Aside from serving as a nostalgic reminder of days when in-person schooling was permitted, the sheer amount of variety in Three Houses’ narrative paths makes it compelling for quarantine gaming. If you have already beaten the main story with the Black Eagles, it might be a good time to try a Blue Lions or Golden Deer run instead, with totally different party members and story experience. It’s the sort of game that definitely merits a replay once you have finished it, and is easy to get immersed in its visual novel-meets-turn-based strategy gameplay loop. I have almost finished the story path I have been playing through, and no doubt once I have reached the end credits, I will be returning soon to play it again before long.



As a total RPG addict, it always surprises fellow gamer when I tell them I haven’t played Skyrim. “Whaaaat?!” They scream in absolute disgust. “Do you even RPG bro?!” So why has Skyrim laid all pretty like in my shame pile since buying it over a year ago?

For one, I know how hella long it is. As a gaymer who has a touch of OCD (maybe more than a touch…), I find myself striving to 100% complete games. According to, it could take just under 250 hours to get all the things and win all the trophies. It is then, by far, the lengthiest game I have in my stack o’ shame. My two favourite games of all time, The Witcher 3 and Assassin’s Creed Odyssey, are about that size and I remember how obsessed with both I became. I became one with Geralt and Kassandra, they even broke into my dreams and daily thoughts. (Kassandra in a very different way than Geralt did, if you catch my drift!). I know, from what Skyrim fans have told me, that I will become just as taken with the character I create and the world of The Old Kingdom.

It is because of its length and the way I know I will totally lose myself to the experience that make me in equal parts want to give in and also refrain from playing Skyrim. I want to commit to it, but I have so many other lovely, attractive, yet not so needy games that are sitting there wanting my love and attention. It would be the perfect isolation romance, especially exploring a massive world when it’s now illegal for me to venture more than 5km from my front door. But right now, I’m still not ready to let myself fall in love with just one game. I want to leave my options open. But when I am ready to lose myself in a massive open-world adventure, I’ll be coming for you, Skyrim baby!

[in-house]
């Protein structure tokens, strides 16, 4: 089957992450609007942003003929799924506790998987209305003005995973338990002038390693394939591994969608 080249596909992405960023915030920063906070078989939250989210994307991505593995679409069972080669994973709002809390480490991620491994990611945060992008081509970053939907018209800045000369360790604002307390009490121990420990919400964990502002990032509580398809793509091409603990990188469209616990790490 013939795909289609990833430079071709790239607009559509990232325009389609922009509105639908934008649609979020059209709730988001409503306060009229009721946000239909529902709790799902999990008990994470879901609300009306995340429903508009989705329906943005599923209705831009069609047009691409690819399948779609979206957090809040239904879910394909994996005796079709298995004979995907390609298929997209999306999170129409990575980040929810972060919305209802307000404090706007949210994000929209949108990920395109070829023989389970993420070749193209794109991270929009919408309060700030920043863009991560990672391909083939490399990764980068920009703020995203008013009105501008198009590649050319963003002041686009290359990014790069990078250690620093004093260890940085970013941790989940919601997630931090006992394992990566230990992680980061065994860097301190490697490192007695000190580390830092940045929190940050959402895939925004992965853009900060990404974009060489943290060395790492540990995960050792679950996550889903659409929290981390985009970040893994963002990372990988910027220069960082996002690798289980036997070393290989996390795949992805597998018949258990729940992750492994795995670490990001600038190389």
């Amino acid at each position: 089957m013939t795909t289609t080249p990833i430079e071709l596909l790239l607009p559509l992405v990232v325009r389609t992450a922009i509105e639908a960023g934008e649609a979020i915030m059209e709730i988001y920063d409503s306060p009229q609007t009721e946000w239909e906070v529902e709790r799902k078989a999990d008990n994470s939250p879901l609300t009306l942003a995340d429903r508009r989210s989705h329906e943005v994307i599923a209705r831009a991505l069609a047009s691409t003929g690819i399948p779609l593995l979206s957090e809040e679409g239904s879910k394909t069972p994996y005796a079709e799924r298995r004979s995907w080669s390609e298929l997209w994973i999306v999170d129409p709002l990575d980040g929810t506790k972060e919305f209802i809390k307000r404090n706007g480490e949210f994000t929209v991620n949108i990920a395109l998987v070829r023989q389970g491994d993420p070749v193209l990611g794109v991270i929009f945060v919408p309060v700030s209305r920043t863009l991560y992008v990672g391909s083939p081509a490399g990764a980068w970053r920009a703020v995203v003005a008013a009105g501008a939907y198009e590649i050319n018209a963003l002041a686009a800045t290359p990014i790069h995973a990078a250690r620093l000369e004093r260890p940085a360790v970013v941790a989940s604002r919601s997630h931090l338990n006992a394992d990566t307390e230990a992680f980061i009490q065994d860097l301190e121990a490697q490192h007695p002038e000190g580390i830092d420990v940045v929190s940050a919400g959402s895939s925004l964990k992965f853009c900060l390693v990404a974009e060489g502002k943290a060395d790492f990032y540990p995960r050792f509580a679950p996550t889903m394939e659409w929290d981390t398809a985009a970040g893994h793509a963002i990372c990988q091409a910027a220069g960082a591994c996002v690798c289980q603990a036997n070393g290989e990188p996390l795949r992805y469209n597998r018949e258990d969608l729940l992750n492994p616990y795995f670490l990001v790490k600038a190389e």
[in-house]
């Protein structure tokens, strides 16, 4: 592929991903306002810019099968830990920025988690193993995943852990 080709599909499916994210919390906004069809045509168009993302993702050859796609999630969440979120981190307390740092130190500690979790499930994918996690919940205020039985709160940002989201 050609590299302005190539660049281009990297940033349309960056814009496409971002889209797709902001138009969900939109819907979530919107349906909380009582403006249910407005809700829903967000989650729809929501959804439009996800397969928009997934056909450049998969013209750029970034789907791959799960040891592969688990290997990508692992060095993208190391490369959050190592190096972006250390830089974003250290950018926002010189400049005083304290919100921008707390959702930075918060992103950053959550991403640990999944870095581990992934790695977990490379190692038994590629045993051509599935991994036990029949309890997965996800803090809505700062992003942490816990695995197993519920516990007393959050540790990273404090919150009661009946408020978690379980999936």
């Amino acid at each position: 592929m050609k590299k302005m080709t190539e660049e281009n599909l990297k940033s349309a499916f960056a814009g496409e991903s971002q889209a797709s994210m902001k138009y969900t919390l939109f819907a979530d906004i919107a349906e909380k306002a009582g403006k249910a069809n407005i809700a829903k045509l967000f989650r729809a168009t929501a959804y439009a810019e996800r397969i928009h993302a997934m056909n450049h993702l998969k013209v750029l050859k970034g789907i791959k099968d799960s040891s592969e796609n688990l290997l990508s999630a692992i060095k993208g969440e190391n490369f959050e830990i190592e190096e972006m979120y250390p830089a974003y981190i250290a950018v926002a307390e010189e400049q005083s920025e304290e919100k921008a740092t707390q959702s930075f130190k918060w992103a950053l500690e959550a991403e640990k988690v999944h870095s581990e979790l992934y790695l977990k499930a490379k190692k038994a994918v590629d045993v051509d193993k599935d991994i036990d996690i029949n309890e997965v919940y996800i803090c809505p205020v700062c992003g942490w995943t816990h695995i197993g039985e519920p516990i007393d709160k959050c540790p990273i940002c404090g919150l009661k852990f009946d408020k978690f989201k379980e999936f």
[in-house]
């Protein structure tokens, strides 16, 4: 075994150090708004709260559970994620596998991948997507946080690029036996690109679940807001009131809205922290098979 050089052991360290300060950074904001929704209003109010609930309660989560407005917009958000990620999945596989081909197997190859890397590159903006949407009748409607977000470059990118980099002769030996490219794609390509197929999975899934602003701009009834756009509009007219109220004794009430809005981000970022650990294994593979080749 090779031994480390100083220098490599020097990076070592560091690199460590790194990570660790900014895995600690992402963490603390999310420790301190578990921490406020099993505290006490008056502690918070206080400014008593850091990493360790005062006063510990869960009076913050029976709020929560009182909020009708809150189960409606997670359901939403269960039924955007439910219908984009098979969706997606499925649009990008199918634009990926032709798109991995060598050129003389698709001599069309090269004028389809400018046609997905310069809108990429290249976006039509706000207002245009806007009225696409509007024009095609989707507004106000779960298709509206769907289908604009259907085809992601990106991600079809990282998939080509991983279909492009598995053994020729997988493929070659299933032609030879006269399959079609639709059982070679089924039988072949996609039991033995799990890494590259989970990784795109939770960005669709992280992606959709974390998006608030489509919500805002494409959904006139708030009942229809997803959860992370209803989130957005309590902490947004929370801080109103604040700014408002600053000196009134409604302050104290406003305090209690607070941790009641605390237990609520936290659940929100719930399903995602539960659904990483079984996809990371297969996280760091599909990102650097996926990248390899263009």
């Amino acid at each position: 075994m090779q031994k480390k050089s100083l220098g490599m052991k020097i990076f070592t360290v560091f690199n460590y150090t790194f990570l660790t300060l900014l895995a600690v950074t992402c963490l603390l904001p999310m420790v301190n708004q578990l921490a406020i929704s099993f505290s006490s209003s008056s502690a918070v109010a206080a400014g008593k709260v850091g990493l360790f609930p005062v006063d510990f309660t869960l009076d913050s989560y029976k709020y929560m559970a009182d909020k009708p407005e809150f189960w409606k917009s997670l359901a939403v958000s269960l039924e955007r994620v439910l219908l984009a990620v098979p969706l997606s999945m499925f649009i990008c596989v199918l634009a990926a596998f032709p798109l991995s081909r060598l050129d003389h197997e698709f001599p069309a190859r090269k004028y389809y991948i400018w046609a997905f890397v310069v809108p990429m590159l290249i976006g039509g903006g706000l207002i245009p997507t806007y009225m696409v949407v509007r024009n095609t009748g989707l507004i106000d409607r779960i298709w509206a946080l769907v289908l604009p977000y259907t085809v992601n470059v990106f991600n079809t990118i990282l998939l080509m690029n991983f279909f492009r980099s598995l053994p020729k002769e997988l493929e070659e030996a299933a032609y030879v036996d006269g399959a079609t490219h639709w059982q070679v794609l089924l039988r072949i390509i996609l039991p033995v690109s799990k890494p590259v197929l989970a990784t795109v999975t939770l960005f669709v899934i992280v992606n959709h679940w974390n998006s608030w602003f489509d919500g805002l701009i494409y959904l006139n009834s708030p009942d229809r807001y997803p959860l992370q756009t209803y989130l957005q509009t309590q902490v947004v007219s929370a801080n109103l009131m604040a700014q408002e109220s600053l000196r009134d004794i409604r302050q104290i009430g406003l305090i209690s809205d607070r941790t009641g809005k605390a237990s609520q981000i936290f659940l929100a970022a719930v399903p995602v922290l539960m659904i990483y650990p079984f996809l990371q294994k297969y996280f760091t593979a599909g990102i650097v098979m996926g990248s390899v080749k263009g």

I confess: I am part human, part slug.

The colder months shrivel my slimy outer membranes and cause me to hibernate in warm crevices, chomping slug-potato gems and drinking slug-wine and watching slug-Downton Abbey. It was when my dog decided to take me for an exhausting 30 second run across the local oval that I realised my slug half was consuming my humanity, and I was beginning to atrophy. Thank goodness, then, that Nintendo’s weird peripheral-based quest Ring Fit Adventure is finally back in stock at retailers after an initial pandemic-panic sellout.

Each day I strap the left JoyCon to my damp, porous legs and squeeze the giant hoop, chipping away at the health bar of Ring Fit Adventure’s incredibly buff draconic villain Dragaux (a true sexual awakening for any latent “scalies”). On days when I feel the sluggishness creeping in, I set my Fit Skills to the green yoga poses until I can squat again. When uni, reviews, or work means there’s no time for the full experience, I cram the Ring in between my legs so I can still do thigh presses while working at my desk. Little by little I add salt to my inner were-slug and regain control over my limbs, my brain, and my mental health. One day I might even finish the game.

What are you playing in isolation? Do you plan to work through some of your pile of shame games? Or will you leave the pile alone so it can grow and level itself up even more?